SALT LAKE CITY — Alicia Cervantes fears Utah's new illegal immigration enforcement law will subject her to police questioning because she is Latina.
A U.S. citizen born in Utah, Cervantes also believes the passage of HB497 has already led to anti-immigrant sentiment in the state. Recently, her daughter's classmates have said things such as "send the Mexicans home."
For those reasons, Cervantes signed on as a plaintiff in a federal class-action lawsuit filed Tuesday against the state of Utah over the law set to take effect May 15. It argues the measure is unconstitutional and will lead to racial profiling.
The ACLU and National Immigration Law Center filed the complaint on behalf of several individuals and organizations, including Utah Coalition of La Raza and the Latin American Chamber of Commerce. Lawyers this week intend to seek an injunction in U.S. District Court to stop the law from being enforced, said Karen McCreary, ACLU of Utah executive director.
Meantime, the Department of Justice sounds more and more like it might sue the state over the package of illegal immigration bills the Legislature approved this year. The federal government has already gone to court to stop Arizona's enforcement law.
In a committee meeting Tuesday, U.S. Attorney General Eric Holder said if Utah doesn't make some adjustments, the DOJ would probably have to take action, according to Rep. Jason Chaffetz, R-Utah.
That caught Utah Attorney General Mark Shurtleff off guard because he met with DOJ attorneys last week to go over the bills point by point.
"I was hoping that we had them convinced to wait," he said.
Shurtleff said he was encouraged that Holder appears willing let the state make changes to the measures. HB116, the most controversial of the Utah bills, doesn't take effect until summer of 2013.
On HB497, however, the ACLU chose to go to court now because the law is scheduled to be enforced this month.
McCreary contends it will turn Utah into a "show-me-your-papers" state. And she said though billed as kinder, gentler version of Arizona's law, it is substantively the same.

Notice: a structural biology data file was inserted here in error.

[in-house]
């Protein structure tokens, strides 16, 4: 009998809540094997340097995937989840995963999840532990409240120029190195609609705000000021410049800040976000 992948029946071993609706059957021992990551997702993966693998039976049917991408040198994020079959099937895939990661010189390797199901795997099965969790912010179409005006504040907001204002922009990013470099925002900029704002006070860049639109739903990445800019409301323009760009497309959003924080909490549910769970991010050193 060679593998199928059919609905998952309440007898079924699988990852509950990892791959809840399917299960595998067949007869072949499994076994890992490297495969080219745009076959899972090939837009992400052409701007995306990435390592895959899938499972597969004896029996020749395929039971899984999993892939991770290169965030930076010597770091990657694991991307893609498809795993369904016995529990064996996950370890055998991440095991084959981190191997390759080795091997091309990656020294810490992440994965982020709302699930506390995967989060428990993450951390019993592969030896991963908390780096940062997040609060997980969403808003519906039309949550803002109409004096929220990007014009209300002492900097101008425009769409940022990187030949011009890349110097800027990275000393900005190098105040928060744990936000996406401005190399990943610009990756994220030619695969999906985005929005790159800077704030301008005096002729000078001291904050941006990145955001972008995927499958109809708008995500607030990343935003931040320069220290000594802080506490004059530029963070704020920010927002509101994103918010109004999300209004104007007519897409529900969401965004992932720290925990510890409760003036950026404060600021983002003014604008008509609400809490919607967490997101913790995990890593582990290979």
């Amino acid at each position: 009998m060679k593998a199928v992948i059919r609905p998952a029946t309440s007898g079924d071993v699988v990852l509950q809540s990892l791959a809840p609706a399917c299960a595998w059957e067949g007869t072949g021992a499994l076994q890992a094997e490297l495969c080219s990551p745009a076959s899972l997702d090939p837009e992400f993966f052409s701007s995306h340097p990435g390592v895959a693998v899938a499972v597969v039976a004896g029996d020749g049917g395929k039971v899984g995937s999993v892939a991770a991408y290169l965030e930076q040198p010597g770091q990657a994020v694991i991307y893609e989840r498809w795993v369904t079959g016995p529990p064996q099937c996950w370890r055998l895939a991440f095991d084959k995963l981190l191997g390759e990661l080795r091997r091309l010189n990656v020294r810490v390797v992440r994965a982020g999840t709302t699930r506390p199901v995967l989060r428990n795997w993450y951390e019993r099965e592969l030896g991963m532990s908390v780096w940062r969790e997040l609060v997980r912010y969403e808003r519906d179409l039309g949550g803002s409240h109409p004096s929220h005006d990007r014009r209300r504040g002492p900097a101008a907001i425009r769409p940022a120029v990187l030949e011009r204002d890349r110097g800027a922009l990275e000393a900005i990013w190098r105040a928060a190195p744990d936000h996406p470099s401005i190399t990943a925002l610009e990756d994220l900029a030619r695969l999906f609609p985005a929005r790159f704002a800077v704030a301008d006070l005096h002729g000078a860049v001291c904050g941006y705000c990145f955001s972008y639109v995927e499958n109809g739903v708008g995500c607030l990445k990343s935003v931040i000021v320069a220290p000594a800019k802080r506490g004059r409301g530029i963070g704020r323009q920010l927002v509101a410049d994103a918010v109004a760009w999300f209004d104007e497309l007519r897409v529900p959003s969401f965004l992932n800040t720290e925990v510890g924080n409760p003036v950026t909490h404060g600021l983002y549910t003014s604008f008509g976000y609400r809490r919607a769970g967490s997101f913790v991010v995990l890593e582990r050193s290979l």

Juan Manuel Ruiz, president of the Latin American Chamber of Commerce, called HB497 "a harassing law for the Hispanic community and others who look foreign. … If you don't look very mainstream, you will have to worry about this law."
The law requires police to verify the immigration status of people arrested for felonies and class A misdemeanors and those booked into jail on class B and class C misdemeanors. It also says officers may attempt to verify the status of someone detained for class B and class C misdemeanors.
Initially modeled after the Arizona law, the bill started out as HB70 sponsored by Rep. Stephen Sandstrom, R-Orem, and was the source of contentious debate before and during the legislative session.
Sandstrom revised the measure during the session to give police officers more enforcement discretion. At the urging of GOP leadership, the bill was renumbered as HB497 in hopes of shedding its "Arizona-style" label.
Rep. Chris Herrod, R-Provo, a staunch supporter of the bill, called the ACLU lawsuit "politically motivated" and says it lacks merit. Sandstrom, he said, removed provisions that the federal government found objectionable in the Arizona bill.
It's interesting, he said, that the ACLU is taking on a bill that didn't raise constitutional questions among legislative attorneys, while leaving alone those that did, including HB116.
"Their focus on civil rights is a pretty narrow focus if it doesn't include everyone," Herrod said.
McCreary said the ACLU is challenging HB497 because it is scheduled to become law soon.
Referring to Utah's law as "Arizona lite," Shurtleff said it does not pressure police officers to pull people over or stop jaywalkers to ask about immigration status.
"We believe it's entirely defensible and we will defend it," said Shurtleff, who along with Gov. Gary Herbert are named as defendants in the lawsuit.
Contributing: Andrew Adams